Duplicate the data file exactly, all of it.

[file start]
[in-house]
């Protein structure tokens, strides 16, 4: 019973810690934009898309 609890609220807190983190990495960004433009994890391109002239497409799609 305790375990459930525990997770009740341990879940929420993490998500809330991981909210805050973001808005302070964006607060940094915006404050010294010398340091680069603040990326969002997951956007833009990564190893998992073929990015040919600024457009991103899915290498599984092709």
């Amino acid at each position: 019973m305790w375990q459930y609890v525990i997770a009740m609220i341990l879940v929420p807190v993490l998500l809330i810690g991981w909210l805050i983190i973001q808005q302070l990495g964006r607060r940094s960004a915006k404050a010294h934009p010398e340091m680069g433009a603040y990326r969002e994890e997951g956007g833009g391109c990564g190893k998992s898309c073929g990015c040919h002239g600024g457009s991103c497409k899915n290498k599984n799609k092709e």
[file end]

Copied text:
[in-house]
């Protein structure tokens, strides 16, 4: 019973810690934009898309 609890609220807190983190990495960004433009994890391109002239497409799609 305790375990459930525990997770009740341990879940929420993490998500809330991981909210805050973001808005302070964006607060940094915006404050010294010398340091680069603040990326969002997951956007833009990564190893998992073929990015040919600024457009991103899915290498599984092709």
């Amino acid at each position: 019973m305790w375990q459930y609890v525990i997770a009740m609220i341990l879940v929420p807190v993490l998500l809330i810690g991981w909210l805050i983190i973001q808005q302070l990495g964006r607060r940094s960004a915006k404050a010294h934009p010398e340091m680069g433009a603040y990326r969002e994890e997951g956007g833009g391109c990564g190893k998992s898309c073929g990015c040919h002239g600024g457009s991103c497409k899915n290498k599984n799609k092709e």